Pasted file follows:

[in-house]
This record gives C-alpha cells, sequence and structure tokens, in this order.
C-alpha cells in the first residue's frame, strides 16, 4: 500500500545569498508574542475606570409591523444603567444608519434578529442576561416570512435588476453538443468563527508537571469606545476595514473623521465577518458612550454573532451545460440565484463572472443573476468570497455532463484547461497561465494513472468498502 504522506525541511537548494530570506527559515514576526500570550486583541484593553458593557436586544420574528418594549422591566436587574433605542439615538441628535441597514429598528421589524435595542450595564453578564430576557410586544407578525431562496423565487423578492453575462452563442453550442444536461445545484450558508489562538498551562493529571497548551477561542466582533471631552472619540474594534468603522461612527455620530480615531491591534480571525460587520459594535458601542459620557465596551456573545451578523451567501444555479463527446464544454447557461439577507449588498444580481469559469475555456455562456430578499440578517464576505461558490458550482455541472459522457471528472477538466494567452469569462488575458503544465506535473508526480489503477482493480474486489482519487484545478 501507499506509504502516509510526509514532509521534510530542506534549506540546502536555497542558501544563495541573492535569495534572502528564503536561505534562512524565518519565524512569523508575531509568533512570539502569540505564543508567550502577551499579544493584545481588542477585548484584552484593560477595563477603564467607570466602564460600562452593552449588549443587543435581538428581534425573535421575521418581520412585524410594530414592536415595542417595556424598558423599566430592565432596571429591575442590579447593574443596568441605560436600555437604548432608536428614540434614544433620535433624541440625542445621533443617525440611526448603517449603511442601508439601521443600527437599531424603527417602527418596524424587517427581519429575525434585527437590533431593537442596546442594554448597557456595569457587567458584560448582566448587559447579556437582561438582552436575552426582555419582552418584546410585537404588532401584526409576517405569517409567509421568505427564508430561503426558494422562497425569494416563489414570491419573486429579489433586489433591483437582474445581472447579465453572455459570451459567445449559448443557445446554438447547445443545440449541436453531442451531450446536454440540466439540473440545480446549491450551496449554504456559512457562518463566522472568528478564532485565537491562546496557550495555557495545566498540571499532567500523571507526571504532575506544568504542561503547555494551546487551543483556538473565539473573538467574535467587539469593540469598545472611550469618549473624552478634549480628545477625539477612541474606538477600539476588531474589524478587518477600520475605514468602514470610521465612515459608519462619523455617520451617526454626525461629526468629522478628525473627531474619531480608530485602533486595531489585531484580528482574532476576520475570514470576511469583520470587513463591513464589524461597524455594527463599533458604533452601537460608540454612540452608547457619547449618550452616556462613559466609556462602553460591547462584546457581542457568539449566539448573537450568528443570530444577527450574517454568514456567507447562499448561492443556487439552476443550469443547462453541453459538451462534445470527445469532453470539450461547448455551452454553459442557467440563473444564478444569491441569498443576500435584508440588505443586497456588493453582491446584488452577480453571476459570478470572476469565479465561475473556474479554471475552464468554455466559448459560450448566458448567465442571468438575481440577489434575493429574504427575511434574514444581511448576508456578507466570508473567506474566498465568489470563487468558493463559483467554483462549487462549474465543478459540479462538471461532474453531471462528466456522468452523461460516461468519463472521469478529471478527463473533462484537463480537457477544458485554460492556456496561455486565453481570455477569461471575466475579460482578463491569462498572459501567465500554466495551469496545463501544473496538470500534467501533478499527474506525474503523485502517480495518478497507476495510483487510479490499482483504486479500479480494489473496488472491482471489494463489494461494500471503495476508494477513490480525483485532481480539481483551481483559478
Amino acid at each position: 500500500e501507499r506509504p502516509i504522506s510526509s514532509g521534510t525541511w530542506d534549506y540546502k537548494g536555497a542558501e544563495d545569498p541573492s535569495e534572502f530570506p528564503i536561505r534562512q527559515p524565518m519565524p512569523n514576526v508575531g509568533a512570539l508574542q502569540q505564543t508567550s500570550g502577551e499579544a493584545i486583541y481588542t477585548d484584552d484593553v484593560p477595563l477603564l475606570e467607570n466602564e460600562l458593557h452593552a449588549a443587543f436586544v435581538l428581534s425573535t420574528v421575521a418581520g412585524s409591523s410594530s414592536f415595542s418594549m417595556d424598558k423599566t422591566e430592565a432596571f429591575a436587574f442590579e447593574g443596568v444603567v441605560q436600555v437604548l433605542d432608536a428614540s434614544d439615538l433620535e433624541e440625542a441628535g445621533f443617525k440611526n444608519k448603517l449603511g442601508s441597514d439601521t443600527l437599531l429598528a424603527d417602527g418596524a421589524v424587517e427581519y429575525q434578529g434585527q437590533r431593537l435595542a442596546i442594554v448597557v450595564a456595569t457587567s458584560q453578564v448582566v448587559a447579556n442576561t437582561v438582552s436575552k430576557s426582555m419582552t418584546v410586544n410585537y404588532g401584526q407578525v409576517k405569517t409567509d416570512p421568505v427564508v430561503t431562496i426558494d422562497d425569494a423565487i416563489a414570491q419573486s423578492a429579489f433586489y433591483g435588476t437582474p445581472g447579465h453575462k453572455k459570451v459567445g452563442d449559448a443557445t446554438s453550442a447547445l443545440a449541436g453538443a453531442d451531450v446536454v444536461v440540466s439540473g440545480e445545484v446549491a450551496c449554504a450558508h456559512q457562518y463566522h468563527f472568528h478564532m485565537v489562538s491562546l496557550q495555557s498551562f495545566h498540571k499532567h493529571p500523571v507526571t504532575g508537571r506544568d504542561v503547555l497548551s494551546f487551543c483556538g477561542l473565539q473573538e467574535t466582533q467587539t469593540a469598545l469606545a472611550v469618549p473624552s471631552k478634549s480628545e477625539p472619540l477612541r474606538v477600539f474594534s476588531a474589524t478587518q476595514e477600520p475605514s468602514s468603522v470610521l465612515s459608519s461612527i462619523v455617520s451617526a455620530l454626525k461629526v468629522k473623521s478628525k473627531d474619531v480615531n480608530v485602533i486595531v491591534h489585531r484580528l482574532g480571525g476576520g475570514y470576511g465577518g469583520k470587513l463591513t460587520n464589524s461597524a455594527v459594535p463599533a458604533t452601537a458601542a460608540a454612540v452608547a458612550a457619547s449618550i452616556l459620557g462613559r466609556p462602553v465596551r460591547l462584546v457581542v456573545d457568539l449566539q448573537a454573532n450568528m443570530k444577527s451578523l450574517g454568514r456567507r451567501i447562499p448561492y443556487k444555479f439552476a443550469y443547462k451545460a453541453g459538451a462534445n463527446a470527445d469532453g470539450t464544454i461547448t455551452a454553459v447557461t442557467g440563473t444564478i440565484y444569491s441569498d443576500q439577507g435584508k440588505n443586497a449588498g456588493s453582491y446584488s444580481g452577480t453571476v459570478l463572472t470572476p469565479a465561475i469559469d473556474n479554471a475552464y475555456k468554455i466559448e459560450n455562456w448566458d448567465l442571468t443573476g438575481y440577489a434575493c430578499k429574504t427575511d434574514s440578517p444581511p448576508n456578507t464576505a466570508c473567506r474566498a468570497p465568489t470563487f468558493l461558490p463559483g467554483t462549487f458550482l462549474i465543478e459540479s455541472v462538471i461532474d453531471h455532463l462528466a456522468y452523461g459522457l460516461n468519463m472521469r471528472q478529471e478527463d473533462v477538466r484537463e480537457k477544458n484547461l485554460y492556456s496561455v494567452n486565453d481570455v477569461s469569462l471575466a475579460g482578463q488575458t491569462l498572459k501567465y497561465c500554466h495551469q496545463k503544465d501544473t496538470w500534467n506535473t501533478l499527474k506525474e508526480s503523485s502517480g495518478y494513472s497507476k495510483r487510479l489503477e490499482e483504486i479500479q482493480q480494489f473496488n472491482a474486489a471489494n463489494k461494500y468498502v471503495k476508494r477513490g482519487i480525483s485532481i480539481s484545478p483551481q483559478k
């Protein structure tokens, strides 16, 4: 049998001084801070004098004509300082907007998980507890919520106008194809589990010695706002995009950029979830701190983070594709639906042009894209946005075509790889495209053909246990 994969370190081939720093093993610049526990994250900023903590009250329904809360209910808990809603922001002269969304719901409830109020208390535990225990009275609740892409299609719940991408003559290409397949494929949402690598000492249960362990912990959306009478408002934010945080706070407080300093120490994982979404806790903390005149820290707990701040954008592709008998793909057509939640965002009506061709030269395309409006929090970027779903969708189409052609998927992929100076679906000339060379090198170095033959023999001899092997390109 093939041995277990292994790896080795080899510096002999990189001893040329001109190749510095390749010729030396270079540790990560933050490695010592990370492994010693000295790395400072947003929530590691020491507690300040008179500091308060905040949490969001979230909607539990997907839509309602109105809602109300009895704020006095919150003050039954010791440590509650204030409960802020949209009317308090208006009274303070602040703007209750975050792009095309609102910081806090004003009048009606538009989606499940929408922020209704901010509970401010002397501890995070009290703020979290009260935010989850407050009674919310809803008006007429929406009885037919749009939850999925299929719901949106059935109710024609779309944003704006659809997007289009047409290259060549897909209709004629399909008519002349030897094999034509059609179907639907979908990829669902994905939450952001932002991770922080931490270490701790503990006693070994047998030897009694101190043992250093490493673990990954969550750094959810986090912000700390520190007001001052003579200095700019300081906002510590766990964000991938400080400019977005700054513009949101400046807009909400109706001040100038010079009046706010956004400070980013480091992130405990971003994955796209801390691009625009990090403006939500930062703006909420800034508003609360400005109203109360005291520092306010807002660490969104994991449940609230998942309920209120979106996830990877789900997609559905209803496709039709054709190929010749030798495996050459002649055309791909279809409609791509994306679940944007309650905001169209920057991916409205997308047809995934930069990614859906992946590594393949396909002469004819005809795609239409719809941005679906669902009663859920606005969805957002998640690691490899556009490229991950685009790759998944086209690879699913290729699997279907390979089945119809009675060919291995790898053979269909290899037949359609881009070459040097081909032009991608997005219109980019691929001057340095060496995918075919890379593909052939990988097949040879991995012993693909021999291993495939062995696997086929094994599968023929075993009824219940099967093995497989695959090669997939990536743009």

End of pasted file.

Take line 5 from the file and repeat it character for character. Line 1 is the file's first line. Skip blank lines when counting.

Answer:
């Protein structure tokens, strides 16, 4: 049998001084801070004098004509300082907007998980507890919520106008194809589990010695706002995009950029979830701190983070594709639906042009894209946005075509790889495209053909246990 994969370190081939720093093993610049526990994250900023903590009250329904809360209910808990809603922001002269969304719901409830109020208390535990225990009275609740892409299609719940991408003559290409397949494929949402690598000492249960362990912990959306009478408002934010945080706070407080300093120490994982979404806790903390005149820290707990701040954008592709008998793909057509939640965002009506061709030269395309409006929090970027779903969708189409052609998927992929100076679906000339060379090198170095033959023999001899092997390109 093939041995277990292994790896080795080899510096002999990189001893040329001109190749510095390749010729030396270079540790990560933050490695010592990370492994010693000295790395400072947003929530590691020491507690300040008179500091308060905040949490969001979230909607539990997907839509309602109105809602109300009895704020006095919150003050039954010791440590509650204030409960802020949209009317308090208006009274303070602040703007209750975050792009095309609102910081806090004003009048009606538009989606499940929408922020209704901010509970401010002397501890995070009290703020979290009260935010989850407050009674919310809803008006007429929406009885037919749009939850999925299929719901949106059935109710024609779309944003704006659809997007289009047409290259060549897909209709004629399909008519002349030897094999034509059609179907639907979908990829669902994905939450952001932002991770922080931490270490701790503990006693070994047998030897009694101190043992250093490493673990990954969550750094959810986090912000700390520190007001001052003579200095700019300081906002510590766990964000991938400080400019977005700054513009949101400046807009909400109706001040100038010079009046706010956004400070980013480091992130405990971003994955796209801390691009625009990090403006939500930062703006909420800034508003609360400005109203109360005291520092306010807002660490969104994991449940609230998942309920209120979106996830990877789900997609559905209803496709039709054709190929010749030798495996050459002649055309791909279809409609791509994306679940944007309650905001169209920057991916409205997308047809995934930069990614859906992946590594393949396909002469004819005809795609239409719809941005679906669902009663859920606005969805957002998640690691490899556009490229991950685009790759998944086209690879699913290729699997279907390979089945119809009675060919291995790898053979269909290899037949359609881009070459040097081909032009991608997005219109980019691929001057340095060496995918075919890379593909052939990988097949040879991995012993693909021999291993495939062995696997086929094994599968023929075993009824219940099967093995497989695959090669997939990536743009």